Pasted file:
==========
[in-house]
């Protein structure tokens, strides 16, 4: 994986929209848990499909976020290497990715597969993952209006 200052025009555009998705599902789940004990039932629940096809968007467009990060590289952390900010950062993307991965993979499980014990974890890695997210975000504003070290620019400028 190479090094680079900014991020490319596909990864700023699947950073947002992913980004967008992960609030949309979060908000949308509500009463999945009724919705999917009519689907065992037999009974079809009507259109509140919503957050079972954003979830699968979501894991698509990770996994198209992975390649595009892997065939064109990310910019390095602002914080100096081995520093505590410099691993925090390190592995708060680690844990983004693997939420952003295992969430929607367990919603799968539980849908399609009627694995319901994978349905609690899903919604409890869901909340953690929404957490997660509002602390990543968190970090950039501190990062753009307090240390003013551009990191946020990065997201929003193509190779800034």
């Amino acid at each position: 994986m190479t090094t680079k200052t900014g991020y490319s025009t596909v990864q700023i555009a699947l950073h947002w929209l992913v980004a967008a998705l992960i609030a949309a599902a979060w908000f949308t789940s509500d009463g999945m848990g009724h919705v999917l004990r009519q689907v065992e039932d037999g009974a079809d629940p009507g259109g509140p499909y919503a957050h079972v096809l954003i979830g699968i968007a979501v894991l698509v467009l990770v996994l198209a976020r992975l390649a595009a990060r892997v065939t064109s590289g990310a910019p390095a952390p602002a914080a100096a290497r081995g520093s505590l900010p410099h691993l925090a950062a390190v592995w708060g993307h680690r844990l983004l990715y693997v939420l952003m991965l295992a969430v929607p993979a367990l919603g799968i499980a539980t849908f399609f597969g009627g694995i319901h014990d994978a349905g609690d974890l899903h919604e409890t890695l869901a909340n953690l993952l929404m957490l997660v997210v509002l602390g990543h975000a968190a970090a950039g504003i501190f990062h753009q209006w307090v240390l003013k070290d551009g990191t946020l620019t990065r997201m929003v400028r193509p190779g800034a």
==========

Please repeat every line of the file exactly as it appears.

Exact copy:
[in-house]
């Protein structure tokens, strides 16, 4: 994986929209848990499909976020290497990715597969993952209006 200052025009555009998705599902789940004990039932629940096809968007467009990060590289952390900010950062993307991965993979499980014990974890890695997210975000504003070290620019400028 190479090094680079900014991020490319596909990864700023699947950073947002992913980004967008992960609030949309979060908000949308509500009463999945009724919705999917009519689907065992037999009974079809009507259109509140919503957050079972954003979830699968979501894991698509990770996994198209992975390649595009892997065939064109990310910019390095602002914080100096081995520093505590410099691993925090390190592995708060680690844990983004693997939420952003295992969430929607367990919603799968539980849908399609009627694995319901994978349905609690899903919604409890869901909340953690929404957490997660509002602390990543968190970090950039501190990062753009307090240390003013551009990191946020990065997201929003193509190779800034």
């Amino acid at each position: 994986m190479t090094t680079k200052t900014g991020y490319s025009t596909v990864q700023i555009a699947l950073h947002w929209l992913v980004a967008a998705l992960i609030a949309a599902a979060w908000f949308t789940s509500d009463g999945m848990g009724h919705v999917l004990r009519q689907v065992e039932d037999g009974a079809d629940p009507g259109g509140p499909y919503a957050h079972v096809l954003i979830g699968i968007a979501v894991l698509v467009l990770v996994l198209a976020r992975l390649a595009a990060r892997v065939t064109s590289g990310a910019p390095a952390p602002a914080a100096a290497r081995g520093s505590l900010p410099h691993l925090a950062a390190v592995w708060g993307h680690r844990l983004l990715y693997v939420l952003m991965l295992a969430v929607p993979a367990l919603g799968i499980a539980t849908f399609f597969g009627g694995i319901h014990d994978a349905g609690d974890l899903h919604e409890t890695l869901a909340n953690l993952l929404m957490l997660v997210v509002l602390g990543h975000a968190a970090a950039g504003i501190f990062h753009q209006w307090v240390l003013k070290d551009g990191t946020l620019t990065r997201m929003v400028r193509p190779g800034a």